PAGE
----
IF THE primary election slates filed by Thursday's deadline are any indication, 2006 should be a tumultuous year in Ohio politics, with more contested races than at any time in two decades, record amounts of money spent, and the inevitable blizzard of TV spots.
This explosion of participatory democracy is exciting from a public policy standpoint, but Ohioans accustomed to rather sedate campaigns since 1986 could find themselves in the midst of a political free-for-all they've never seen before.
Republicans "acting like Democrats" is the amusing explanation of state GOP chairman Robert Bennett, who wasn't able to head off a brutal primary fight for the nomination for governor between state Attorney General Jim Petro and Secretary of State Ken Blackwell.
The GOP's age-old political commandment, "Thou shalt not speak ill of a fellow Republican," has been violated so early and often that the internecine bloodletting already is soaking Statehouse carpets.
"I think it's going to be ugly. I think it's going to be nasty and a lot of Republicans will be ticked off about how people conduct themselves," said Mr. Bennett, who forecasts that as much as $50 million will be spent on Ohio campaigns by the end of the election year.
U.S. Rep. Ted Strickland, the Democratic frontrunner for governor, has only nominal opposition, and he has served notice that he will wield the Coingate scandal involving Tom Noe, uncovered by The Blade last year, as a bludgeon against his eventual opponent. Mr. Strickland quipped the other day that he's eager to run this fall against either "Jim Noe Petro" or "Ken Noe Blackwell."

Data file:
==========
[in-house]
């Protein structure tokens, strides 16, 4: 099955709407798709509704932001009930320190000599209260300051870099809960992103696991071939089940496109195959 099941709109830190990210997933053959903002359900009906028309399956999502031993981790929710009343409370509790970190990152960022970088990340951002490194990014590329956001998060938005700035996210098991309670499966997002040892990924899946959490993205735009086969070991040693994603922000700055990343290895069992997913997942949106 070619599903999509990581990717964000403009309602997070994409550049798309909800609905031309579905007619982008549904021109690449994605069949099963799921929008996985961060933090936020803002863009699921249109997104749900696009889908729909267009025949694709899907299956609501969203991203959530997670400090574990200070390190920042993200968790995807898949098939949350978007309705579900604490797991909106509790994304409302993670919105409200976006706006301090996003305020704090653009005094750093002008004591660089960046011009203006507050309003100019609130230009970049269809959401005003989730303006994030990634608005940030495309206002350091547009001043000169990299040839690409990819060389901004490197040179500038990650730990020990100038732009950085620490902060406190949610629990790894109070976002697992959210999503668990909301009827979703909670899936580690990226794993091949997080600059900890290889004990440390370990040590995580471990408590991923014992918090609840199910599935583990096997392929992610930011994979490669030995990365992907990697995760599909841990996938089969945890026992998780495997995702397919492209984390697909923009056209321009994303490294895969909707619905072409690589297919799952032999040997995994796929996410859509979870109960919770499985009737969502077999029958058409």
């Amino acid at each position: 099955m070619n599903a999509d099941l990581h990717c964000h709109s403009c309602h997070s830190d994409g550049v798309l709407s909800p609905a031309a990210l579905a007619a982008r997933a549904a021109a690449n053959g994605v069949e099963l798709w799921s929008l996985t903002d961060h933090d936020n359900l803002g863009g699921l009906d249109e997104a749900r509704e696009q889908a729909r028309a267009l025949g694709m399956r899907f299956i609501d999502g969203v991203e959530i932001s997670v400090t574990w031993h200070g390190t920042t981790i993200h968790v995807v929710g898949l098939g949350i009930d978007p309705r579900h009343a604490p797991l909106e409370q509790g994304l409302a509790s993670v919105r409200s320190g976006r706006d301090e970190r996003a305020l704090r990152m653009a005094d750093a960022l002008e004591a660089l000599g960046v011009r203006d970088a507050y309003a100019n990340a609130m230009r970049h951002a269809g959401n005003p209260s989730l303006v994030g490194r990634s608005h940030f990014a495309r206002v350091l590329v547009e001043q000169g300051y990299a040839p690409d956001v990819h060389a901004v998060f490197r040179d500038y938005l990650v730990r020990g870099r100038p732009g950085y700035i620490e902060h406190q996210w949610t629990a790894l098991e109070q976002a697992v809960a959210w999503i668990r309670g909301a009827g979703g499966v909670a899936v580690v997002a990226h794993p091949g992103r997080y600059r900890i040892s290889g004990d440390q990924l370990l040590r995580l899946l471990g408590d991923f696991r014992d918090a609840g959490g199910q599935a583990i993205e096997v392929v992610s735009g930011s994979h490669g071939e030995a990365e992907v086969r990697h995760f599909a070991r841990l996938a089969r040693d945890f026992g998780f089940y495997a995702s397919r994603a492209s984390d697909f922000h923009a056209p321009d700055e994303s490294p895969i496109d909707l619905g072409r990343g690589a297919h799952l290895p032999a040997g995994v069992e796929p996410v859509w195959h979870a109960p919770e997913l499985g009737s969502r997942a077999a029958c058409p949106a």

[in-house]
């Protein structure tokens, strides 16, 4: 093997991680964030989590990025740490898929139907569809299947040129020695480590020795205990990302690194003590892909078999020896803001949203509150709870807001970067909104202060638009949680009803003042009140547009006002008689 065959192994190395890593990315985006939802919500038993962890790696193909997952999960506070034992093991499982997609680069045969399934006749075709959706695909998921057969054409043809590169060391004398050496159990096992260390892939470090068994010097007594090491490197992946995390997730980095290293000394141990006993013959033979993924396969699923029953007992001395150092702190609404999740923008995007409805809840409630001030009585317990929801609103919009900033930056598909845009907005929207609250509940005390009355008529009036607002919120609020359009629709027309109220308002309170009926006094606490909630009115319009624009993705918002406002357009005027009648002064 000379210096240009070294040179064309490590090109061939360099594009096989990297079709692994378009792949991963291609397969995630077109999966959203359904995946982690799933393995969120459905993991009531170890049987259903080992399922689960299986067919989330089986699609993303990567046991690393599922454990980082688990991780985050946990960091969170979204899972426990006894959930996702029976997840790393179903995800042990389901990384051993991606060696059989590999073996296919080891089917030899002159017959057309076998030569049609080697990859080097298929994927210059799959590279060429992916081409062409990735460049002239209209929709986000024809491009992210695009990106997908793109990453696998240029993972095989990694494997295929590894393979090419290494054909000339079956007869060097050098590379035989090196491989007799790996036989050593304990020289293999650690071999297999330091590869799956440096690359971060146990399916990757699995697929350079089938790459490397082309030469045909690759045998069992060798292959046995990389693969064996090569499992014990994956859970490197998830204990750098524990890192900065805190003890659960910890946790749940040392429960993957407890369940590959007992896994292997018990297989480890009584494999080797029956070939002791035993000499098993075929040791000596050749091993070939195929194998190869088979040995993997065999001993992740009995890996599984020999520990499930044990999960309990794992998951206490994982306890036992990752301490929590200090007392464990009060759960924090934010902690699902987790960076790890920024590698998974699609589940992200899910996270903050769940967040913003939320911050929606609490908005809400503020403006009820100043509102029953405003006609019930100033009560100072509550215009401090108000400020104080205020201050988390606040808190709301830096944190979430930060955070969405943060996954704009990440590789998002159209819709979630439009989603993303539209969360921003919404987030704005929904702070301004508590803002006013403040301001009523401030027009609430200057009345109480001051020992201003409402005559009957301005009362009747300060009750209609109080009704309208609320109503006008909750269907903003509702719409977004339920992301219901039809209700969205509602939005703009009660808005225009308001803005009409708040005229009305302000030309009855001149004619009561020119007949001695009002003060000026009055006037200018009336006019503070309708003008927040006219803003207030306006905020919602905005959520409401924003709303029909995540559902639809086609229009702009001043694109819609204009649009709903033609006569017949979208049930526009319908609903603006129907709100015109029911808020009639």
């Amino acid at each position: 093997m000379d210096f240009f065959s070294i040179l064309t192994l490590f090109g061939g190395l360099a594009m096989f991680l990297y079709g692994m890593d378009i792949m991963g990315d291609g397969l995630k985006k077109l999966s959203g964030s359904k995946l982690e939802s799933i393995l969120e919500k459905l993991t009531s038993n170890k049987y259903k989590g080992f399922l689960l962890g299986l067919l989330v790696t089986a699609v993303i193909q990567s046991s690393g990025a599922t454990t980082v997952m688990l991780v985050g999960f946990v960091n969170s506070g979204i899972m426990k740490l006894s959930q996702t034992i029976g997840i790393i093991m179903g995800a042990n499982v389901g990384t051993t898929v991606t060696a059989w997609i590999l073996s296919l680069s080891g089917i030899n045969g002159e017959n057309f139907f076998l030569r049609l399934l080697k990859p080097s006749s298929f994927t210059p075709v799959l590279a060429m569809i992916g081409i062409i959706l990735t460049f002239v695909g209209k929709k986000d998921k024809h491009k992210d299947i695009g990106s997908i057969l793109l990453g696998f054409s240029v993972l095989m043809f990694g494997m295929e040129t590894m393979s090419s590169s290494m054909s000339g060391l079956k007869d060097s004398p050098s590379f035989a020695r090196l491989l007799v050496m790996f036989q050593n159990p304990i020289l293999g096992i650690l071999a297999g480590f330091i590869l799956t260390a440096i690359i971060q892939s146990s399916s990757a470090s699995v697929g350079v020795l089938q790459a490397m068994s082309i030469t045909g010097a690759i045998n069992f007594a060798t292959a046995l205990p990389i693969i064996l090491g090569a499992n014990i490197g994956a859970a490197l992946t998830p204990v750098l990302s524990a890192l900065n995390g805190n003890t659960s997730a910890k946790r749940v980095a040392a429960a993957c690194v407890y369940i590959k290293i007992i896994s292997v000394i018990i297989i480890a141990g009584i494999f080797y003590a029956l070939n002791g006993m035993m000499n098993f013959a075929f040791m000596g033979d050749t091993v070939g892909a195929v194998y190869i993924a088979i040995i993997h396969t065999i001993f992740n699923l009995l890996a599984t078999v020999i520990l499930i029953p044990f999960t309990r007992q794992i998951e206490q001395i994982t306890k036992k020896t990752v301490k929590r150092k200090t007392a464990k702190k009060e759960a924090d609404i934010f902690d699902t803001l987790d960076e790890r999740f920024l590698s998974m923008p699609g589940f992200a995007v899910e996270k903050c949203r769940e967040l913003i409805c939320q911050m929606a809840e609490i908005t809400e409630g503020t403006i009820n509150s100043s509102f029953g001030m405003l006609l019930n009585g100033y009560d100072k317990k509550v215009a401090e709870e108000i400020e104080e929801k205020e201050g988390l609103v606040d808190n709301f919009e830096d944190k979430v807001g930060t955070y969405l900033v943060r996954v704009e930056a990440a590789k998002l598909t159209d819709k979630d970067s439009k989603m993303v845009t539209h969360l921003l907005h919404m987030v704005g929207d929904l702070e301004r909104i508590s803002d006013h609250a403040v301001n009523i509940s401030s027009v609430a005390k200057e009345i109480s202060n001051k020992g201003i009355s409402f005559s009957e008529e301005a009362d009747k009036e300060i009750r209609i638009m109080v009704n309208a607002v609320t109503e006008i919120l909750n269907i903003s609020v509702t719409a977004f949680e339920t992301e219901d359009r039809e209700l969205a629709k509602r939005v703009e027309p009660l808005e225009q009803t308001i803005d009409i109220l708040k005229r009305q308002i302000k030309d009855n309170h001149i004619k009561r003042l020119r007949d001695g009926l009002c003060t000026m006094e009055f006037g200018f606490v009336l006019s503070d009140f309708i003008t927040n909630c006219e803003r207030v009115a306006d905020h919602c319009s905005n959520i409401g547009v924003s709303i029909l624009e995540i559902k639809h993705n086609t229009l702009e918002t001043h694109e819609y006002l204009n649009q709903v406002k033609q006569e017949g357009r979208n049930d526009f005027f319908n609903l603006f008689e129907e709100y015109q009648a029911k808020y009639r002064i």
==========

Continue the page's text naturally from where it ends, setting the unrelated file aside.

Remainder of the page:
Primary contests are set in both parties for state auditor, treasurer, and attorney general. The only uncontested nominee for statewide office is Jennifer Brunner, running for Secretary of State on the Democratic side. In a sign of that office's importance to crucial reapportionment battles in the future, three Republicans are vying to oppose Ms. Brunner.
The U.S. Senate race, which looks like it will boil down to incumbent Republican Mike DeWine versus Democratic Rep. Sherrod Brown, of Lorain, should be a sharpshooting battle on national issues like the war, domestic spying, the economy, and health care. If it isn't, the candidates will have done the voters a disservice.
All in all, 2006 could be the political equivalent of Mr. Toad's Wild Ride. Ohioans should prepare to hang on tightly and enjoy the experience.